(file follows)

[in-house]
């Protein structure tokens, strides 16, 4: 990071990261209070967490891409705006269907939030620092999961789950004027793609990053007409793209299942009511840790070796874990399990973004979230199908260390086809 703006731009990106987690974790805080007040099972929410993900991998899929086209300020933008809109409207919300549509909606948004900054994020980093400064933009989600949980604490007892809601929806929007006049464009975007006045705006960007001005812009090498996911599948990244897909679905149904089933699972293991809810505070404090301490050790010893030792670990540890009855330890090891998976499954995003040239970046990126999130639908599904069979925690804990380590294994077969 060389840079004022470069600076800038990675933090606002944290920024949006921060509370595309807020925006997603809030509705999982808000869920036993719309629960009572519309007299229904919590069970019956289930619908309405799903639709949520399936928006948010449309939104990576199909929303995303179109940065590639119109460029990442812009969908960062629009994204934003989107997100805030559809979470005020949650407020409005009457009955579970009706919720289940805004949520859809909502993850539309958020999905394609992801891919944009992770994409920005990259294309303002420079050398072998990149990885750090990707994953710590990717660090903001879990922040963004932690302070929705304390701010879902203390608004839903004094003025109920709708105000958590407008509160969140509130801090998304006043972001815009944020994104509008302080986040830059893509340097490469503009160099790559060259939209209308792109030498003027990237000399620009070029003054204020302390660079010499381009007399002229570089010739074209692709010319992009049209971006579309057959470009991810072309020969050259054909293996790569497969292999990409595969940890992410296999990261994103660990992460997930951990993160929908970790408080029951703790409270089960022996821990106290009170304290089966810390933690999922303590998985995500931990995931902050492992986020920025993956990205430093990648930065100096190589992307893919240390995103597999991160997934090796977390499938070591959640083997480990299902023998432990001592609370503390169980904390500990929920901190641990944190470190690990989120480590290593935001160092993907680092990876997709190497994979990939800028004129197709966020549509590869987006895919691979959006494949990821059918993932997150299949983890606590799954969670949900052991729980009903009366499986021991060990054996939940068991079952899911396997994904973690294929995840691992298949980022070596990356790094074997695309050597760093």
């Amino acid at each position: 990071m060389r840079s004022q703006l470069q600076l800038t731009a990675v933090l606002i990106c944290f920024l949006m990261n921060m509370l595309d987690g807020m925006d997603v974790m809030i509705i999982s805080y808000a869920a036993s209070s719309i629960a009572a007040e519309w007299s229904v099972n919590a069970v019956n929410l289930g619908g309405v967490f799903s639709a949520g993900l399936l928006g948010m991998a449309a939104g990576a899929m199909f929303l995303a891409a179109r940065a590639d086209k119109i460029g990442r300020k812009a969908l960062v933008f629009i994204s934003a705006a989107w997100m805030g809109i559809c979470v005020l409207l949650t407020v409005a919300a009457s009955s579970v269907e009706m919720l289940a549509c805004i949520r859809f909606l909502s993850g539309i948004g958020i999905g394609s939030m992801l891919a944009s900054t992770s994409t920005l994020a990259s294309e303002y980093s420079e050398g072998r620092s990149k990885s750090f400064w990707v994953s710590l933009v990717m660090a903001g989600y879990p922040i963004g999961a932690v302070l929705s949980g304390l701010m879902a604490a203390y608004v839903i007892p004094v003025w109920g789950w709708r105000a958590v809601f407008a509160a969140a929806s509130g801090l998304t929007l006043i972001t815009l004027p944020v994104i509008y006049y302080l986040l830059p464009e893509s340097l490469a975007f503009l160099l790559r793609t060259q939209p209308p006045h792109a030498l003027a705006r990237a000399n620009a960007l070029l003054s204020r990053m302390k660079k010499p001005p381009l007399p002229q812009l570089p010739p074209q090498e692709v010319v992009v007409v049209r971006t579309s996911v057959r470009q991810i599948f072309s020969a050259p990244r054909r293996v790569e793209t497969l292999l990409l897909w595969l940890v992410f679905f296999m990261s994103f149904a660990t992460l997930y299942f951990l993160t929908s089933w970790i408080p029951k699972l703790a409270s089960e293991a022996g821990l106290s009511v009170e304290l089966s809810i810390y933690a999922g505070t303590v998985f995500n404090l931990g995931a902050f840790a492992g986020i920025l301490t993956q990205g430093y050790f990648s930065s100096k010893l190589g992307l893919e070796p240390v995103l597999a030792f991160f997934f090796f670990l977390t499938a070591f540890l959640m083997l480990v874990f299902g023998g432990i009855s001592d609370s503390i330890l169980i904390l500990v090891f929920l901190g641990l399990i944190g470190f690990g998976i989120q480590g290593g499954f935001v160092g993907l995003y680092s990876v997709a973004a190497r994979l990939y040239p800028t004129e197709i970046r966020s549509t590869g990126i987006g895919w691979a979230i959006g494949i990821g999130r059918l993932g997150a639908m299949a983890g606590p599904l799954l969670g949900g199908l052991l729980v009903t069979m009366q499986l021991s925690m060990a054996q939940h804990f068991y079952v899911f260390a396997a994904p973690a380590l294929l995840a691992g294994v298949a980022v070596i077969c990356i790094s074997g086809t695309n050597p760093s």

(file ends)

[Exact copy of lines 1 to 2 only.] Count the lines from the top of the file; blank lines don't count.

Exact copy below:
[in-house]
């Protein structure tokens, strides 16, 4: 990071990261209070967490891409705006269907939030620092999961789950004027793609990053007409793209299942009511840790070796874990399990973004979230199908260390086809 703006731009990106987690974790805080007040099972929410993900991998899929086209300020933008809109409207919300549509909606948004900054994020980093400064933009989600949980604490007892809601929806929007006049464009975007006045705006960007001005812009090498996911599948990244897909679905149904089933699972293991809810505070404090301490050790010893030792670990540890009855330890090891998976499954995003040239970046990126999130639908599904069979925690804990380590294994077969 060389840079004022470069600076800038990675933090606002944290920024949006921060509370595309807020925006997603809030509705999982808000869920036993719309629960009572519309007299229904919590069970019956289930619908309405799903639709949520399936928006948010449309939104990576199909929303995303179109940065590639119109460029990442812009969908960062629009994204934003989107997100805030559809979470005020949650407020409005009457009955579970009706919720289940805004949520859809909502993850539309958020999905394609992801891919944009992770994409920005990259294309303002420079050398072998990149990885750090990707994953710590990717660090903001879990922040963004932690302070929705304390701010879902203390608004839903004094003025109920709708105000958590407008509160969140509130801090998304006043972001815009944020994104509008302080986040830059893509340097490469503009160099790559060259939209209308792109030498003027990237000399620009070029003054204020302390660079010499381009007399002229570089010739074209692709010319992009049209971006579309057959470009991810072309020969050259054909293996790569497969292999990409595969940890992410296999990261994103660990992460997930951990993160929908970790408080029951703790409270089960022996821990106290009170304290089966810390933690999922303590998985995500931990995931902050492992986020920025993956990205430093990648930065100096190589992307893919240390995103597999991160997934090796977390499938070591959640083997480990299902023998432990001592609370503390169980904390500990929920901190641990944190470190690990989120480590290593935001160092993907680092990876997709190497994979990939800028004129197709966020549509590869987006895919691979959006494949990821059918993932997150299949983890606590799954969670949900052991729980009903009366499986021991060990054996939940068991079952899911396997994904973690294929995840691992298949980022070596990356790094074997695309050597760093």